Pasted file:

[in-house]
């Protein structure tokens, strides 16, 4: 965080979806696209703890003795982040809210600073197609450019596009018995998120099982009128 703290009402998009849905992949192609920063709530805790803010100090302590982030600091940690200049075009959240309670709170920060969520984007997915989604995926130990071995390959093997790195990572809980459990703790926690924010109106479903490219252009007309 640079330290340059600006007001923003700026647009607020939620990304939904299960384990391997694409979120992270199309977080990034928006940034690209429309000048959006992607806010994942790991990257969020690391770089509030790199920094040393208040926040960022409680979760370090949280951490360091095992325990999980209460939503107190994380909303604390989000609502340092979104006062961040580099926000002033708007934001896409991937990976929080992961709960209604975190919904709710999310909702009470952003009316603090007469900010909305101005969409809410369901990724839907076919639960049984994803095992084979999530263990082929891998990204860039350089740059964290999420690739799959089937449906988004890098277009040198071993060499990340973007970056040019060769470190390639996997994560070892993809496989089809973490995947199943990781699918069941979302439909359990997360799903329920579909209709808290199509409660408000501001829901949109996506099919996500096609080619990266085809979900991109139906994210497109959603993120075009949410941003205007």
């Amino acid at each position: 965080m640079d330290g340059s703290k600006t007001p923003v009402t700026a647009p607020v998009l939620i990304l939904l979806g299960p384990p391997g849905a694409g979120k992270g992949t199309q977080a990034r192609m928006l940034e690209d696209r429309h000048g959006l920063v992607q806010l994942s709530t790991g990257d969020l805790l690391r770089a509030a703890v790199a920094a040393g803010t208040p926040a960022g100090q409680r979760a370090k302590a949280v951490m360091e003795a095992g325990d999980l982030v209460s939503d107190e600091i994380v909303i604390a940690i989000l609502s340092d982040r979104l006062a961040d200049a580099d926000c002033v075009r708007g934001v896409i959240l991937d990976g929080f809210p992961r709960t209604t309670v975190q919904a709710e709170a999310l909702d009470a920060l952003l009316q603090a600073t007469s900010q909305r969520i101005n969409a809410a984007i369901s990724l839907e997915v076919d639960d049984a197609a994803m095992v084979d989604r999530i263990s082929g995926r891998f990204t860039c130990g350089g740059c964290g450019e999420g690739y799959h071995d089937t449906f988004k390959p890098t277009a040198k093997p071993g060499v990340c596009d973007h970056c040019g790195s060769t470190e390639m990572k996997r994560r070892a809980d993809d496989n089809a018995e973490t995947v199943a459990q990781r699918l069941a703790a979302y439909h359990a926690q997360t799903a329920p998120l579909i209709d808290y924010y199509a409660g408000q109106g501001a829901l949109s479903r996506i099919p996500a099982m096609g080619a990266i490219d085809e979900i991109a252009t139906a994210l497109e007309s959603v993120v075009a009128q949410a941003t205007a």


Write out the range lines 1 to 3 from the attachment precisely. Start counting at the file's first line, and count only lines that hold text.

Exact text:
[in-house]
């Protein structure tokens, strides 16, 4: 965080979806696209703890003795982040809210600073197609450019596009018995998120099982009128 703290009402998009849905992949192609920063709530805790803010100090302590982030600091940690200049075009959240309670709170920060969520984007997915989604995926130990071995390959093997790195990572809980459990703790926690924010109106479903490219252009007309 640079330290340059600006007001923003700026647009607020939620990304939904299960384990391997694409979120992270199309977080990034928006940034690209429309000048959006992607806010994942790991990257969020690391770089509030790199920094040393208040926040960022409680979760370090949280951490360091095992325990999980209460939503107190994380909303604390989000609502340092979104006062961040580099926000002033708007934001896409991937990976929080992961709960209604975190919904709710999310909702009470952003009316603090007469900010909305101005969409809410369901990724839907076919639960049984994803095992084979999530263990082929891998990204860039350089740059964290999420690739799959089937449906988004890098277009040198071993060499990340973007970056040019060769470190390639996997994560070892993809496989089809973490995947199943990781699918069941979302439909359990997360799903329920579909209709808290199509409660408000501001829901949109996506099919996500096609080619990266085809979900991109139906994210497109959603993120075009949410941003205007």
């Amino acid at each position: 965080m640079d330290g340059s703290k600006t007001p923003v009402t700026a647009p607020v998009l939620i990304l939904l979806g299960p384990p391997g849905a694409g979120k992270g992949t199309q977080a990034r192609m928006l940034e690209d696209r429309h000048g959006l920063v992607q806010l994942s709530t790991g990257d969020l805790l690391r770089a509030a703890v790199a920094a040393g803010t208040p926040a960022g100090q409680r979760a370090k302590a949280v951490m360091e003795a095992g325990d999980l982030v209460s939503d107190e600091i994380v909303i604390a940690i989000l609502s340092d982040r979104l006062a961040d200049a580099d926000c002033v075009r708007g934001v896409i959240l991937d990976g929080f809210p992961r709960t209604t309670v975190q919904a709710e709170a999310l909702d009470a920060l952003l009316q603090a600073t007469s900010q909305r969520i101005n969409a809410a984007i369901s990724l839907e997915v076919d639960d049984a197609a994803m095992v084979d989604r999530i263990s082929g995926r891998f990204t860039c130990g350089g740059c964290g450019e999420g690739y799959h071995d089937t449906f988004k390959p890098t277009a040198k093997p071993g060499v990340c596009d973007h970056c040019g790195s060769t470190e390639m990572k996997r994560r070892a809980d993809d496989n089809a018995e973490t995947v199943a459990q990781r699918l069941a703790a979302y439909h359990a926690q997360t799903a329920p998120l579909i209709d808290y924010y199509a409660g408000q109106g501001a829901l949109s479903r996506i099919p996500a099982m096609g080619a990266i490219d085809e979900i991109a252009t139906a994210l497109e007309s959603v993120v075009a009128q949410a941003t205007a």